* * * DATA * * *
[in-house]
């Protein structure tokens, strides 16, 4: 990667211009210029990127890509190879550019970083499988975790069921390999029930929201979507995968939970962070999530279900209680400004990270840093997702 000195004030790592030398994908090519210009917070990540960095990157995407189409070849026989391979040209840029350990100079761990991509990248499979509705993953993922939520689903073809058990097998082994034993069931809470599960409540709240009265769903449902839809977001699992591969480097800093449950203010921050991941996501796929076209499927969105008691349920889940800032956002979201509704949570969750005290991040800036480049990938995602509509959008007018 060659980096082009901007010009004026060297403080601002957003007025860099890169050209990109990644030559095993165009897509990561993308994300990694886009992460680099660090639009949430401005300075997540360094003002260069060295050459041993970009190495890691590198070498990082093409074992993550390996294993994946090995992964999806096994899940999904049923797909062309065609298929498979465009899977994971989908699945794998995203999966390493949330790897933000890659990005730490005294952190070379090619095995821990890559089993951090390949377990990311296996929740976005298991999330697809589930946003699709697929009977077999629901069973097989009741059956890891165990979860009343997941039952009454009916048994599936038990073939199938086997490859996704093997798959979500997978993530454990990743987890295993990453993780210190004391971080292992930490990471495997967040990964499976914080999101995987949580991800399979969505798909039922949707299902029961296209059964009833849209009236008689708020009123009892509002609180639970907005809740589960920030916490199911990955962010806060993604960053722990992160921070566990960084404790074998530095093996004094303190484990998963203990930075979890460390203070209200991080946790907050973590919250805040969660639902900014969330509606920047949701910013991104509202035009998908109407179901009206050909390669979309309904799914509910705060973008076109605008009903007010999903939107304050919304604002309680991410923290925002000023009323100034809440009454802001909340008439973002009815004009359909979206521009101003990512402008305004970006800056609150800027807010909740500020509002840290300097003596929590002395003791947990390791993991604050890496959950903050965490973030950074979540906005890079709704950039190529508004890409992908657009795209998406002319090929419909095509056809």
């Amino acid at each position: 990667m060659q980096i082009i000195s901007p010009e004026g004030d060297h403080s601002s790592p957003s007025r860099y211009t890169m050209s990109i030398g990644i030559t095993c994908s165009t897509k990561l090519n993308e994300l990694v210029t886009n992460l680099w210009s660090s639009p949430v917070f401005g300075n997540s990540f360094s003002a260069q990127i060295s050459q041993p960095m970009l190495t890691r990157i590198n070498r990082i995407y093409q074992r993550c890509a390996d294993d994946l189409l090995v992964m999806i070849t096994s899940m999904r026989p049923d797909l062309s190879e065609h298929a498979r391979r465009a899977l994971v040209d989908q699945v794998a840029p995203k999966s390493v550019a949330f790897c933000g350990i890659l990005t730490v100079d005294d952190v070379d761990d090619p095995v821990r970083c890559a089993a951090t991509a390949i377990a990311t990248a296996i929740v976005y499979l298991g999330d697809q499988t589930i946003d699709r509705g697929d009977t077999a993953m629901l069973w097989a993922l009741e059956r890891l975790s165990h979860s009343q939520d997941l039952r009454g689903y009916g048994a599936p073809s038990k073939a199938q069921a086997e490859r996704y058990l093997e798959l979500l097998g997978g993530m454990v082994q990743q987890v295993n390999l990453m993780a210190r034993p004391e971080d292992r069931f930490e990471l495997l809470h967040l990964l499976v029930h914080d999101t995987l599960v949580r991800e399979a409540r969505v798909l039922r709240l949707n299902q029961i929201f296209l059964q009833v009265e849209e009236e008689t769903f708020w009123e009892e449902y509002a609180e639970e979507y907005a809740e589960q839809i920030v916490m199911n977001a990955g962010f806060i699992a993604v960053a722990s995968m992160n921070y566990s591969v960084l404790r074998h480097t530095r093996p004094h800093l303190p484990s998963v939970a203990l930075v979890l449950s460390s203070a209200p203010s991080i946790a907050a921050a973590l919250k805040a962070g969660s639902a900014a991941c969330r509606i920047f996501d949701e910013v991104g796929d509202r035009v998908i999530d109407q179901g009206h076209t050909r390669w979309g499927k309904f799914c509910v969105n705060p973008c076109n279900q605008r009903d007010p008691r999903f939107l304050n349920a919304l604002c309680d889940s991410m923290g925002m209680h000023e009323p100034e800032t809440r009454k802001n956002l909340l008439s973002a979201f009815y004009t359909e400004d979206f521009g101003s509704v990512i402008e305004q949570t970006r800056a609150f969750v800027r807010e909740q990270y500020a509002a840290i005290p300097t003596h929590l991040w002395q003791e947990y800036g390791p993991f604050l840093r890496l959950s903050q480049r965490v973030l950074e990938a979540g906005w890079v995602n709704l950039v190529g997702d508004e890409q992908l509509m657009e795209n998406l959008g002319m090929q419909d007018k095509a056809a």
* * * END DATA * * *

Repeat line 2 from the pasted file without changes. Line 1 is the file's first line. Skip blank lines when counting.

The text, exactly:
């Protein structure tokens, strides 16, 4: 990667211009210029990127890509190879550019970083499988975790069921390999029930929201979507995968939970962070999530279900209680400004990270840093997702 000195004030790592030398994908090519210009917070990540960095990157995407189409070849026989391979040209840029350990100079761990991509990248499979509705993953993922939520689903073809058990097998082994034993069931809470599960409540709240009265769903449902839809977001699992591969480097800093449950203010921050991941996501796929076209499927969105008691349920889940800032956002979201509704949570969750005290991040800036480049990938995602509509959008007018 060659980096082009901007010009004026060297403080601002957003007025860099890169050209990109990644030559095993165009897509990561993308994300990694886009992460680099660090639009949430401005300075997540360094003002260069060295050459041993970009190495890691590198070498990082093409074992993550390996294993994946090995992964999806096994899940999904049923797909062309065609298929498979465009899977994971989908699945794998995203999966390493949330790897933000890659990005730490005294952190070379090619095995821990890559089993951090390949377990990311296996929740976005298991999330697809589930946003699709697929009977077999629901069973097989009741059956890891165990979860009343997941039952009454009916048994599936038990073939199938086997490859996704093997798959979500997978993530454990990743987890295993990453993780210190004391971080292992930490990471495997967040990964499976914080999101995987949580991800399979969505798909039922949707299902029961296209059964009833849209009236008689708020009123009892509002609180639970907005809740589960920030916490199911990955962010806060993604960053722990992160921070566990960084404790074998530095093996004094303190484990998963203990930075979890460390203070209200991080946790907050973590919250805040969660639902900014969330509606920047949701910013991104509202035009998908109407179901009206050909390669979309309904799914509910705060973008076109605008009903007010999903939107304050919304604002309680991410923290925002000023009323100034809440009454802001909340008439973002009815004009359909979206521009101003990512402008305004970006800056609150800027807010909740500020509002840290300097003596929590002395003791947990390791993991604050890496959950903050965490973030950074979540906005890079709704950039190529508004890409992908657009795209998406002319090929419909095509056809």